Headed to the finish line!

I crossed the finish line teary-eyed and quickly stopped to have my feet checked and my blisters drained. I felt good, happy, excited, not even that tired.

But when I got up from the chair the world started to spin, and I felt really lightheaded, and had a tunnel vision. A couple runners that I met and run with during the race stopped to say hi, but i couldn’t carry on conversation, I felt my blood pressure dropping.  I sat down, tried to eat a couple crackers. I felt better, got up, only to take 5 steps and ran out of steam and feel dizzy again. I sat on a bench for probably 5-10 minutes until I was able to slowly walk 200 yards to the hotel. I knew if I got in the shower I would most likely collapse. So I ate some grapes and drank water and fell asleep on the bed waking up a couple times hearing finish line cheers and smelling my own stink . After a 3 hour nap I was able to get in the shower. Also woke up to find out that I won my AG and Dave collected my award.

A strong pacer is priceless!  Thank you for your dedication and support, Carissa!

What an adventure! My first Western States ticket!

Mohican 100 next year?

What went well:

  1. Having an amazing and strong pacer who was there for me the whole 50 miles and could really understand what was going on without me even saying a word.  Thank you Carissa, it still makes me cry every time I think about everything you did for me!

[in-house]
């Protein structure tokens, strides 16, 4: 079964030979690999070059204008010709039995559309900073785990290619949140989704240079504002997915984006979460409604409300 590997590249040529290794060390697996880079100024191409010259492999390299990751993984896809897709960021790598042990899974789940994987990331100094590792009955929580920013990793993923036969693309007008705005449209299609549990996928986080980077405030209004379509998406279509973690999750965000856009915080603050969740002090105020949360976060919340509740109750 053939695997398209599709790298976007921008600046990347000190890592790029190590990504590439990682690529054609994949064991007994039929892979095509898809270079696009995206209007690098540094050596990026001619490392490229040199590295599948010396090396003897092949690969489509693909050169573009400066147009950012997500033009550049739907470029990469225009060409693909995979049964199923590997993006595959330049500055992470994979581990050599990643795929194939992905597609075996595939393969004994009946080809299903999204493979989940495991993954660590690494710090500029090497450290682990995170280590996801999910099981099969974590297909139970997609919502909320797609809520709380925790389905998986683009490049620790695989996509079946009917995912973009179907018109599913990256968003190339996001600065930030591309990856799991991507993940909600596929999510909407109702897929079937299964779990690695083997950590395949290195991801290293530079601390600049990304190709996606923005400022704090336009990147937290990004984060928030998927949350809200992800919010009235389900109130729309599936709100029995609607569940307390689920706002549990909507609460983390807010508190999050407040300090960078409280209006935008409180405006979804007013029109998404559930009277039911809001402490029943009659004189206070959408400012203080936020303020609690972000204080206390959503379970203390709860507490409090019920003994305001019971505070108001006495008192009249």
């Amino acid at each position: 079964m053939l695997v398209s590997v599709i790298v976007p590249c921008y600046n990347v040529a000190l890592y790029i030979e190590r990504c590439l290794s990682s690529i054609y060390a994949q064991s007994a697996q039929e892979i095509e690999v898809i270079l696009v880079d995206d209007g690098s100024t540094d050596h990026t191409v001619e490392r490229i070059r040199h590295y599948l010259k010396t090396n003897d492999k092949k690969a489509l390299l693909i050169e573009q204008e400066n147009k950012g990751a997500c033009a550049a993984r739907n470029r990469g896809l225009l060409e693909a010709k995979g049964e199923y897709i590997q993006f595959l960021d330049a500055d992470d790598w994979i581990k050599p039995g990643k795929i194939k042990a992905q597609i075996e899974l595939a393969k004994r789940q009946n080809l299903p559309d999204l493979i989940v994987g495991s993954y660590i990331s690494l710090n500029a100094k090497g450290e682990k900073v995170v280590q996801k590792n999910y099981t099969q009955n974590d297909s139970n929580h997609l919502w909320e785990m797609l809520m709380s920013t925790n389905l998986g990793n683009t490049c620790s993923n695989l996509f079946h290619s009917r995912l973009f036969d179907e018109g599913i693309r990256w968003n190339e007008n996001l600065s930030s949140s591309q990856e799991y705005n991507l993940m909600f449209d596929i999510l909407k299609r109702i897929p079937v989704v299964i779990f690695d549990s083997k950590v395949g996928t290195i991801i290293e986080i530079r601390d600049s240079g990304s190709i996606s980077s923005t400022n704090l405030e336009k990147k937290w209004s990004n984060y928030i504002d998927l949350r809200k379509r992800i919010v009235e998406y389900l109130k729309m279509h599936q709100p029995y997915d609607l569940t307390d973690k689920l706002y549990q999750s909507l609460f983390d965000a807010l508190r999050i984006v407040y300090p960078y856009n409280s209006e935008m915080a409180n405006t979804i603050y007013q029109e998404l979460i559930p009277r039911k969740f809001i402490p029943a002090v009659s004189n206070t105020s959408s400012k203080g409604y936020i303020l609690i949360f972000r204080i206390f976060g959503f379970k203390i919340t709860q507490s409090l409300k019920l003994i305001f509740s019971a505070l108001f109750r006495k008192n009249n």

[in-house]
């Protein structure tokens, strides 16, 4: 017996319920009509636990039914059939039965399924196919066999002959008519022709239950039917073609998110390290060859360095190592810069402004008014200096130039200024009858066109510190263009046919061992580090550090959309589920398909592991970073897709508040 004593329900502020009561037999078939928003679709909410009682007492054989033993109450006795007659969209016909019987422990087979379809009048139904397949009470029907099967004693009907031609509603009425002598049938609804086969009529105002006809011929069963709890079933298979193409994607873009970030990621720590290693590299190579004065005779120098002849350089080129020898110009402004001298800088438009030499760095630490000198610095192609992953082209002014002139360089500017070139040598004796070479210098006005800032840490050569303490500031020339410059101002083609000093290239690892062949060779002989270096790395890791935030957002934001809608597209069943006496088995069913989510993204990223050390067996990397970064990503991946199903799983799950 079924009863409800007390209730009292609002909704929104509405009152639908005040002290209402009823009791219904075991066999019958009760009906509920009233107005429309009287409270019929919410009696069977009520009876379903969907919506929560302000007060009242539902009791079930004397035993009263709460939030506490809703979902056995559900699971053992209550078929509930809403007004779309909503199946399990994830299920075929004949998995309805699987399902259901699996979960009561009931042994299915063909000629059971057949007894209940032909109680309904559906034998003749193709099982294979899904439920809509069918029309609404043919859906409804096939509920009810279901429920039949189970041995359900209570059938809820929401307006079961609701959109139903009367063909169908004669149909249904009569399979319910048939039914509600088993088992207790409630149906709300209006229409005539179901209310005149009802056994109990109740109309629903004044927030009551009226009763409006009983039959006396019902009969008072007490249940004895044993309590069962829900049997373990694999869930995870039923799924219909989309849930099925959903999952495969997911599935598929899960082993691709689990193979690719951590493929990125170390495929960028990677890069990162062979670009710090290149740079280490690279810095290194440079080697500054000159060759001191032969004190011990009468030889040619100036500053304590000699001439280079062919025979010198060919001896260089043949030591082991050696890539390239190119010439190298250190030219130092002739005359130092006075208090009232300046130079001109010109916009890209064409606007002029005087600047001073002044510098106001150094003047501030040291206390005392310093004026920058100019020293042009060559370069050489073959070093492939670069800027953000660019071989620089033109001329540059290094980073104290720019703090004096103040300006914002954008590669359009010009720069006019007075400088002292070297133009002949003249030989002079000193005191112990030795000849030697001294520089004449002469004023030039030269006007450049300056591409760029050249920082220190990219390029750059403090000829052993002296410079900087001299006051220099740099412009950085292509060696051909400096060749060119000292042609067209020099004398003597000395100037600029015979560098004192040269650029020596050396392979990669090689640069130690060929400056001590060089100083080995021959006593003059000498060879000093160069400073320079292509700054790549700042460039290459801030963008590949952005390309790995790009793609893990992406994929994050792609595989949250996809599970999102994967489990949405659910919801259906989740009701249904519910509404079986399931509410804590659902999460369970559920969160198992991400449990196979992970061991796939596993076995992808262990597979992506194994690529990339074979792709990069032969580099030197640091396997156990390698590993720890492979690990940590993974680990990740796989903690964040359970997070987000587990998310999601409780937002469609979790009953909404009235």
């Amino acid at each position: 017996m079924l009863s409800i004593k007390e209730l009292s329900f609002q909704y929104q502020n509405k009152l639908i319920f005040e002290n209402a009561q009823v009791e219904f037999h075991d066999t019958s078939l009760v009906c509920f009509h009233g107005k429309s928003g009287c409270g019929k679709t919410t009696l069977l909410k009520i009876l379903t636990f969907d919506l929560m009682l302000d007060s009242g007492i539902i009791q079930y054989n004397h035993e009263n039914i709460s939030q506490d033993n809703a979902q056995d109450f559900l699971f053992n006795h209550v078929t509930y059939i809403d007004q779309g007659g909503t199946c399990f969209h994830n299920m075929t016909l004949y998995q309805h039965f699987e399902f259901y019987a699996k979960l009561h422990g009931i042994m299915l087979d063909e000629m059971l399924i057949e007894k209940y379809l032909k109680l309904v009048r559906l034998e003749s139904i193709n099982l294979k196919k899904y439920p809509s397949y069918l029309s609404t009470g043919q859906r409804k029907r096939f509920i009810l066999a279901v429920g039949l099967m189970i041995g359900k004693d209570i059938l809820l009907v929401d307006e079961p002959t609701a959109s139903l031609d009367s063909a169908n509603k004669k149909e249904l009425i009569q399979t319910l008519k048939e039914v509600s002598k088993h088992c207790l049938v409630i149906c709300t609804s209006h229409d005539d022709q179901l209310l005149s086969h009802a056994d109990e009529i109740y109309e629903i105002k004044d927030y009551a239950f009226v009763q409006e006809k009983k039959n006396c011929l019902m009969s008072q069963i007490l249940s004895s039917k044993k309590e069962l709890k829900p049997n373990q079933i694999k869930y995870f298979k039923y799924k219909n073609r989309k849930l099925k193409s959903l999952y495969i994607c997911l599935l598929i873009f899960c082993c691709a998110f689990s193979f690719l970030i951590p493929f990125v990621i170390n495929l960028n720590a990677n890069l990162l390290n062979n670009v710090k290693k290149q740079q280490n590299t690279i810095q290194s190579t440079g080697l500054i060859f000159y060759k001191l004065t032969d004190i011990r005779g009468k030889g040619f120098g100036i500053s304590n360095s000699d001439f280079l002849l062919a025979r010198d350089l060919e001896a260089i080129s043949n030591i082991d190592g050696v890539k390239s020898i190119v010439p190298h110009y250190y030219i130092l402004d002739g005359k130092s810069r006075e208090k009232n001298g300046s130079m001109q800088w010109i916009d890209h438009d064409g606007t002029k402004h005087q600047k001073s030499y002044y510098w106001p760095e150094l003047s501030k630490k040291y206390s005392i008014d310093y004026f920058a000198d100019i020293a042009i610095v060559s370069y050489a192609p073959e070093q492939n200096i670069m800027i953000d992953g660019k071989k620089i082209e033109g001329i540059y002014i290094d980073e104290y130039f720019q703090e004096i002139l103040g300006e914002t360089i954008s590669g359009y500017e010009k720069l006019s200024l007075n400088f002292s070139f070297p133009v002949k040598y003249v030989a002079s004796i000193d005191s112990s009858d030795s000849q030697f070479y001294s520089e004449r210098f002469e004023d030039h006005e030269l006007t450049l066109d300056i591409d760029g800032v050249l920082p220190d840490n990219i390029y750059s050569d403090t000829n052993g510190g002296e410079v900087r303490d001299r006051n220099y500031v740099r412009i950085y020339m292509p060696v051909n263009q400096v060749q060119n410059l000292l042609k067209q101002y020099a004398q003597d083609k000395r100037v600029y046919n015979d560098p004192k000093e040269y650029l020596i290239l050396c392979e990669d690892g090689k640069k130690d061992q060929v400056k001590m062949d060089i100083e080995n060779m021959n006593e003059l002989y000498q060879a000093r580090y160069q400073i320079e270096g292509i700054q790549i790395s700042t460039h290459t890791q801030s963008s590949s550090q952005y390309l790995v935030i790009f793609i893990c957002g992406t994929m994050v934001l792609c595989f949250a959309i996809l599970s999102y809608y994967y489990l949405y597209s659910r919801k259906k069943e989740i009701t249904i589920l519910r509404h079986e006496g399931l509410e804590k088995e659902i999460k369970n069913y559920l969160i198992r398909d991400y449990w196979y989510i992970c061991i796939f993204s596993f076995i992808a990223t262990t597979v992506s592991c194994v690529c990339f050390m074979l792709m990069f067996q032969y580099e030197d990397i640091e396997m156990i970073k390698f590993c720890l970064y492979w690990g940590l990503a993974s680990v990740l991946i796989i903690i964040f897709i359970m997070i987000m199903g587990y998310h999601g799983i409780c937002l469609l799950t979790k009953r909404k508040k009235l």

1. Starting out slow.  It is really tricky during Burning River, because the first miles are very runable and the hardest sections come at night in the later part of the race.
  1. My nutrition: what can I say: Tailwind is magic, and so are SportLegs.  Go get some! To avoid palate fatigue I switched between 3 flavors (Naked, Green Tea, and Mandarin Orange).
  1. My mind: I never really thought about quitting.  I thought about my training, my daughter, my husband, and my friends who supported me in this crazy adventure.  I did a lot of yoga and meditation leading into the race, and I think it made a difference.


What did I learn:

  1. You will use every single muscle and will be sore in places you didn’t expect.  Even though I hurt , I was glad I did a lot of cross training in the months prior to the race (hours of Pilates on the reformer and – even though I hate it – I did quite a bit of weight lifting too).
  1. Even if you think you nailed something in training, it might not work during the race.  My feel bruised and blistered and my ankle swell up even though I did exactly what I did during my 50 mile training run (aka Mohican 50).
  1. Compression socks at mile 72: it is another workout! Calf sleeves would have been better.
  1. I should have rested and slept more in the days before the race. But since it didn’t work out that way, it was best not to think about it, because I couldn’t change it.  If I dwelled over it would have been wasted energy.
  1. “Do what you can, with what you have, where you are”


Nettie was an absolute rockstar, crushing her first 100 miler placing – 10th overall female and first in her age group!  She is proof that hard work and a relentless positive attitude pay off!

What are some lessons you’ve learned in your last race or two that you ca apply to future races and training?  Do you have the itch to take on a 100 miler in 2017?